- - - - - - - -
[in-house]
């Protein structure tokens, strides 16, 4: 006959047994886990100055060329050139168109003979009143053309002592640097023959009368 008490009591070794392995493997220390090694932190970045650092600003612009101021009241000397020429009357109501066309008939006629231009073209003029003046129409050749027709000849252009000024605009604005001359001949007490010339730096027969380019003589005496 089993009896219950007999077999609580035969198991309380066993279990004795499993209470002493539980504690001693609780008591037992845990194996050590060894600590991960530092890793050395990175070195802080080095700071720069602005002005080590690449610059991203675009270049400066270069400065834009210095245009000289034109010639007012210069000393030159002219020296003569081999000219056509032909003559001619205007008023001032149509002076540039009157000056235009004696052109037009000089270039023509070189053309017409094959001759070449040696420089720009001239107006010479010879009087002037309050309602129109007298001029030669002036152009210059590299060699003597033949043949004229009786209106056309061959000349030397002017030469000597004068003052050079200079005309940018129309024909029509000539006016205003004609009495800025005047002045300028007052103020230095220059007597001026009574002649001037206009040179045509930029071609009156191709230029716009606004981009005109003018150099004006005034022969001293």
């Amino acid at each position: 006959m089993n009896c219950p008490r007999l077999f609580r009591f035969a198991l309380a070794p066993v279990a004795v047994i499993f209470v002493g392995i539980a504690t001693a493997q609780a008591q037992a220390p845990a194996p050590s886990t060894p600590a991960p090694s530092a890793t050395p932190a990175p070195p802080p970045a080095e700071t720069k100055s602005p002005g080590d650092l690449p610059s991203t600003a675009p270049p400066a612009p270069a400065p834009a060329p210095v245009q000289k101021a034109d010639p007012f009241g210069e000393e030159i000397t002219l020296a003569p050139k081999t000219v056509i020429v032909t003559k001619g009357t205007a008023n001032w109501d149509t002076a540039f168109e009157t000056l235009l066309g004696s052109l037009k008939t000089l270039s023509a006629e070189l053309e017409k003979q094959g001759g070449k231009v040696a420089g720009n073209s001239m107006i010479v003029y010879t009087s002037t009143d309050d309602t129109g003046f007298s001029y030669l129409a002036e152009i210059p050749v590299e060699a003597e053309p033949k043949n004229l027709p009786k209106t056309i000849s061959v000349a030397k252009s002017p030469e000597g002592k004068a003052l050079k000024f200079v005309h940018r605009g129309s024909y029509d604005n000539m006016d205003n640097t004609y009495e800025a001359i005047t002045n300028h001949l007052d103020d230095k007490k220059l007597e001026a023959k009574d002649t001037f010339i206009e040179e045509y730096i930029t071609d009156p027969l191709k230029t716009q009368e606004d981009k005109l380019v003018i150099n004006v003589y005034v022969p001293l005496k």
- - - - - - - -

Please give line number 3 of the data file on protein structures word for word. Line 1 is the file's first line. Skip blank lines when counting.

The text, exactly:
């Amino acid at each position: 006959m089993n009896c219950p008490r007999l077999f609580r009591f035969a198991l309380a070794p066993v279990a004795v047994i499993f209470v002493g392995i539980a504690t001693a493997q609780a008591q037992a220390p845990a194996p050590s886990t060894p600590a991960p090694s530092a890793t050395p932190a990175p070195p802080p970045a080095e700071t720069k100055s602005p002005g080590d650092l690449p610059s991203t600003a675009p270049p400066a612009p270069a400065p834009a060329p210095v245009q000289k101021a034109d010639p007012f009241g210069e000393e030159i000397t002219l020296a003569p050139k081999t000219v056509i020429v032909t003559k001619g009357t205007a008023n001032w109501d149509t002076a540039f168109e009157t000056l235009l066309g004696s052109l037009k008939t000089l270039s023509a006629e070189l053309e017409k003979q094959g001759g070449k231009v040696a420089g720009n073209s001239m107006i010479v003029y010879t009087s002037t009143d309050d309602t129109g003046f007298s001029y030669l129409a002036e152009i210059p050749v590299e060699a003597e053309p033949k043949n004229l027709p009786k209106t056309i000849s061959v000349a030397k252009s002017p030469e000597g002592k004068a003052l050079k000024f200079v005309h940018r605009g129309s024909y029509d604005n000539m006016d205003n640097t004609y009495e800025a001359i005047t002045n300028h001949l007052d103020d230095k007490k220059l007597e001026a023959k009574d002649t001037f010339i206009e040179e045509y730096i930029t071609d009156p027969l191709k230029t716009q009368e606004d981009k005109l380019v003018i150099n004006v003589y005034v022969p001293l005496k």